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Middle East Kavitha Dispatch

The Jesus of Iran
April 26, 2000

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Somber music fills the air.The streets are crowded with processions of men hitting themselves over the shoulder with metal chains to the beat of the gloomy drum. Women and children line the streets sobbing and comforting each other. All the businesses are closed and everyone is wearing black....I checked the papers, and can't find any news of the death of a national or international figure...what could have happened that has caused so much grief throughout Iran?

Remembering Imam Hussein

A song of mourning for Imam Hussein.

Click here to listen.

You must have the RealPlayer.

When our car was stopped for the 5th funeral-esque procession in less than a mile, I finally asked our guides, Louie and Hadi, what was going on. They laughed at my clueless-ness, and told me that the nation is mourning the death of Imam Hussein. What? Imam Hussein? No wonder I didn't find the death announcement in the paper, they are mourning the death of someone who died over 1300 years ago!

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Imam Hussein is the 3rd Imam in Shiite tradition, the grandson of the prophet Mohammed, who was martyred in the Battle of Karbala in 680 CE. Iranians are taught from a very young age about Imam Hussein and his "epic struggle between truth and falsehood". Story has it that Imam Hussein lived during a time when the corrupt Umayyad Caliphs ruled over the Arabian empire.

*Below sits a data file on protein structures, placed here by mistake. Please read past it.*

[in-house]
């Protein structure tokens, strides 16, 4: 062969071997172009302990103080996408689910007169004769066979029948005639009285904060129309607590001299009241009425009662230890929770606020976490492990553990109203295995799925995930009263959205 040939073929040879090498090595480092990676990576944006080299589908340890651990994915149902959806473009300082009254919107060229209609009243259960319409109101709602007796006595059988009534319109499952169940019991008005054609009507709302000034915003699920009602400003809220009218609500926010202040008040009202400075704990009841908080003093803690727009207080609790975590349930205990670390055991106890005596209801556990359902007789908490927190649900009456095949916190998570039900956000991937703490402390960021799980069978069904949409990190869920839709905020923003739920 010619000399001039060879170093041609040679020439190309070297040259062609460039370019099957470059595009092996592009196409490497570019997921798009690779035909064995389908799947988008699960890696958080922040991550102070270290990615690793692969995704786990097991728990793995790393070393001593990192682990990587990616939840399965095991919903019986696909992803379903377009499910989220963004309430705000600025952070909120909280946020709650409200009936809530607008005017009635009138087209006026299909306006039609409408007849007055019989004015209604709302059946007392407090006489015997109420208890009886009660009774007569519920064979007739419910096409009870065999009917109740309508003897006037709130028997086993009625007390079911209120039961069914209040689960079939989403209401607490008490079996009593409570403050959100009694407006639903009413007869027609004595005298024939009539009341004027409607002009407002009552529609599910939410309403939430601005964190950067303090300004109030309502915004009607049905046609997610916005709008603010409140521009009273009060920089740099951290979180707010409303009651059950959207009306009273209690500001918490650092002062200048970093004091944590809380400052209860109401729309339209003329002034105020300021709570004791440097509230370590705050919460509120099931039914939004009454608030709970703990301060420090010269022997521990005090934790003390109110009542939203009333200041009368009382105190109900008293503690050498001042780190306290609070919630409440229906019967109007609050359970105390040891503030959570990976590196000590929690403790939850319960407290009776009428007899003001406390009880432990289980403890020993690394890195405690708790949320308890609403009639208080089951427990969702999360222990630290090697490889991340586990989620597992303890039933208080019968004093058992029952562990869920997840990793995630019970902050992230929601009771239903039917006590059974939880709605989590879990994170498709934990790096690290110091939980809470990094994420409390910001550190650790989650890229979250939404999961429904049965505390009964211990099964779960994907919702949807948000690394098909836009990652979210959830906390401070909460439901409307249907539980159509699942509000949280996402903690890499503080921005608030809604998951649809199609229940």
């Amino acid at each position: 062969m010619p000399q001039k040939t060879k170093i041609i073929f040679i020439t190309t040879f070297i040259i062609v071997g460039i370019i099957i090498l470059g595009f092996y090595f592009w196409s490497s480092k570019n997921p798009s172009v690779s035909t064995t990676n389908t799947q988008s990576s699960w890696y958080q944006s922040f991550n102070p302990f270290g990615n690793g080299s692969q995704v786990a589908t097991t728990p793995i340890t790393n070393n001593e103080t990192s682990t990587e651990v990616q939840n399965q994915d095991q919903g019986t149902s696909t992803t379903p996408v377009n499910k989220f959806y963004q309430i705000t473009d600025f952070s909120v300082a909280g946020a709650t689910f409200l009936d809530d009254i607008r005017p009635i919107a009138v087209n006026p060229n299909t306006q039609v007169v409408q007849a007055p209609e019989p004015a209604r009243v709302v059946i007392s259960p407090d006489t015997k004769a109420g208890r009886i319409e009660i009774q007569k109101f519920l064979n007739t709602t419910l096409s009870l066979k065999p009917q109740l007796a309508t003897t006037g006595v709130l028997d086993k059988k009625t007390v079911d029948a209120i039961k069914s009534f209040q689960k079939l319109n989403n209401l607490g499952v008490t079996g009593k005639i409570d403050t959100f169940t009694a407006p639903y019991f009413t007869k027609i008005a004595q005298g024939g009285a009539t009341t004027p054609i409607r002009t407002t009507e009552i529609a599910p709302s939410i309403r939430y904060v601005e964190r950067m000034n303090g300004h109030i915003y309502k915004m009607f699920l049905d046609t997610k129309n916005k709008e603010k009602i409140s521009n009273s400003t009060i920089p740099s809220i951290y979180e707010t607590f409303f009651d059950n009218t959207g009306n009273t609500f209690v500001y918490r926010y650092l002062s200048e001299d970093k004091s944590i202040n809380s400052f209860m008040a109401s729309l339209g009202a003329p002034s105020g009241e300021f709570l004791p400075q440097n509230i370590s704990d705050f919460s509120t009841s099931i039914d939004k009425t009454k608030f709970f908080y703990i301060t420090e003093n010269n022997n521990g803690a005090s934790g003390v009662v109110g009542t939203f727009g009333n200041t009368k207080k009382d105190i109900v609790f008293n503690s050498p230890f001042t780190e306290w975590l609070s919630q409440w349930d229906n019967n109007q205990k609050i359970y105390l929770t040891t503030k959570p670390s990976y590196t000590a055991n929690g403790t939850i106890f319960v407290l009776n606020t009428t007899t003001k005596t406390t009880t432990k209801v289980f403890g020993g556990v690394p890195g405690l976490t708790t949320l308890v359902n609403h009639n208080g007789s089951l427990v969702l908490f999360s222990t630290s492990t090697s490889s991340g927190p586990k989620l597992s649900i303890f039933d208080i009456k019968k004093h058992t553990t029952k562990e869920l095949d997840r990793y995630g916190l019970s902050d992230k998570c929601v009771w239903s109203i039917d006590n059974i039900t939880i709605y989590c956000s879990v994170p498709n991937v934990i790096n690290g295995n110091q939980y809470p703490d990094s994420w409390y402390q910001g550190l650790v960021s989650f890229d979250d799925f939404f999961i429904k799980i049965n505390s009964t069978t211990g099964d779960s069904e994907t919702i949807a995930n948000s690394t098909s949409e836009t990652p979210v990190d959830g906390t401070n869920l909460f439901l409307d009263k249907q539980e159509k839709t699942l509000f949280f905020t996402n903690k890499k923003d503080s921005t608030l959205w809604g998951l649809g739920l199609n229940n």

He appealed to them to turn away from their greed and to turn towards a more just, Islamic rule, but they would not listen. Scared of all the support the Imam had, the Caliph set out to defeat him and his followers. On the 9th day of the religious month Moharram, Hussein and his followers left Mecca. The next day they were stopped by the Caliph's army at the town of Karbala in present day Iran. Imam Hussein immediately put down his weapons and appealed once again to the Caliph to turn away from his greed, and told the Umayyads that he was willing to forgive their sins. "But they burst upon him with arrows and swords and martyred him."

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The strong language used in mosques and schools and on the radio to relate the story of Imam Hussein help explain why people feel so strongly about his death. "...He drew the line between virtue and vice." The Caliph's army offered to spare his life if he gave in to their rule, but "Imam Hussein had the courage to choose martyrdom. The power of love for Islam and for his people transcended physical death. 'Although the world appears beautiful, the hereafter is even more beautiful. Why should we be afraid of death?' he said. He and his companions who were savagely murdered exhibited virtue, vigilance, and valor."